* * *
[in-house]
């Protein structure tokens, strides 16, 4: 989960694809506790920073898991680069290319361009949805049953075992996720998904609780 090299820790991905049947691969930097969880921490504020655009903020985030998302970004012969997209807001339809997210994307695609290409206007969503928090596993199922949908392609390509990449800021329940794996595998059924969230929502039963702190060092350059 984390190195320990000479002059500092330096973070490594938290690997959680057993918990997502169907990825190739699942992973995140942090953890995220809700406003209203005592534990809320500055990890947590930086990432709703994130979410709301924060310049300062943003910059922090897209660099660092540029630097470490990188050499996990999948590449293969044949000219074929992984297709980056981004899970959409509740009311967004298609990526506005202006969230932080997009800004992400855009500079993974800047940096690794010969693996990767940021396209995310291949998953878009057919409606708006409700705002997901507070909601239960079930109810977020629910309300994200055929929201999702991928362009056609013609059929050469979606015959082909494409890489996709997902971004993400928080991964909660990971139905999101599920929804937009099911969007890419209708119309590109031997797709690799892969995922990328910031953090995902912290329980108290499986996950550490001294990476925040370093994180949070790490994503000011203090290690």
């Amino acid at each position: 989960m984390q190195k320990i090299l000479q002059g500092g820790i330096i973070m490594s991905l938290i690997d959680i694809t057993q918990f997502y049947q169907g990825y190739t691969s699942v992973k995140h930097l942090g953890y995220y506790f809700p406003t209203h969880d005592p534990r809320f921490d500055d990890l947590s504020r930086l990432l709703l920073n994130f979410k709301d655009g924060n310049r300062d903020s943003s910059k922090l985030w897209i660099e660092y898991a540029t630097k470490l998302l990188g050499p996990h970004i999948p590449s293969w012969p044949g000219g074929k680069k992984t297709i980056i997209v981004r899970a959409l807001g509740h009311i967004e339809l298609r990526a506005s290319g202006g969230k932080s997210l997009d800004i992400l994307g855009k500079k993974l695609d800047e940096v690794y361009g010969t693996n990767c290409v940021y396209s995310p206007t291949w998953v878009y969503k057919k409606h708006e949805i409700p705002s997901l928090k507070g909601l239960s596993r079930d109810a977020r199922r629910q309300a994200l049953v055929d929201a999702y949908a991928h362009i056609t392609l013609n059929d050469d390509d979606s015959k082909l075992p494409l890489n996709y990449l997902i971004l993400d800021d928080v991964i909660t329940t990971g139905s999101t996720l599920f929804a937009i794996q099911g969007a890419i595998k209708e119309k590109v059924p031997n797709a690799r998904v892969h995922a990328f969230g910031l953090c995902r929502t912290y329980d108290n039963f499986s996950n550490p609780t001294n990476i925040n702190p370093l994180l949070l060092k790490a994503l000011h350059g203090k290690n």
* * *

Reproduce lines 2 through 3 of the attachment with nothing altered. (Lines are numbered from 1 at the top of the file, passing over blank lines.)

């Protein structure tokens, strides 16, 4: 989960694809506790920073898991680069290319361009949805049953075992996720998904609780 090299820790991905049947691969930097969880921490504020655009903020985030998302970004012969997209807001339809997210994307695609290409206007969503928090596993199922949908392609390509990449800021329940794996595998059924969230929502039963702190060092350059 984390190195320990000479002059500092330096973070490594938290690997959680057993918990997502169907990825190739699942992973995140942090953890995220809700406003209203005592534990809320500055990890947590930086990432709703994130979410709301924060310049300062943003910059922090897209660099660092540029630097470490990188050499996990999948590449293969044949000219074929992984297709980056981004899970959409509740009311967004298609990526506005202006969230932080997009800004992400855009500079993974800047940096690794010969693996990767940021396209995310291949998953878009057919409606708006409700705002997901507070909601239960079930109810977020629910309300994200055929929201999702991928362009056609013609059929050469979606015959082909494409890489996709997902971004993400928080991964909660990971139905999101599920929804937009099911969007890419209708119309590109031997797709690799892969995922990328910031953090995902912290329980108290499986996950550490001294990476925040370093994180949070790490994503000011203090290690």
């Amino acid at each position: 989960m984390q190195k320990i090299l000479q002059g500092g820790i330096i973070m490594s991905l938290i690997d959680i694809t057993q918990f997502y049947q169907g990825y190739t691969s699942v992973k995140h930097l942090g953890y995220y506790f809700p406003t209203h969880d005592p534990r809320f921490d500055d990890l947590s504020r930086l990432l709703l920073n994130f979410k709301d655009g924060n310049r300062d903020s943003s910059k922090l985030w897209i660099e660092y898991a540029t630097k470490l998302l990188g050499p996990h970004i999948p590449s293969w012969p044949g000219g074929k680069k992984t297709i980056i997209v981004r899970a959409l807001g509740h009311i967004e339809l298609r990526a506005s290319g202006g969230k932080s997210l997009d800004i992400l994307g855009k500079k993974l695609d800047e940096v690794y361009g010969t693996n990767c290409v940021y396209s995310p206007t291949w998953v878009y969503k057919k409606h708006e949805i409700p705002s997901l928090k507070g909601l239960s596993r079930d109810a977020r199922r629910q309300a994200l049953v055929d929201a999702y949908a991928h362009i056609t392609l013609n059929d050469d390509d979606s015959k082909l075992p494409l890489n996709y990449l997902i971004l993400d800021d928080v991964i909660t329940t990971g139905s999101t996720l599920f929804a937009i794996q099911g969007a890419i595998k209708e119309k590109v059924p031997n797709a690799r998904v892969h995922a990328f969230g910031l953090c995902r929502t912290y329980d108290n039963f499986s996950n550490p609780t001294n990476i925040n702190p370093l994180l949070l060092k790490a994503l000011h350059g203090k290690n």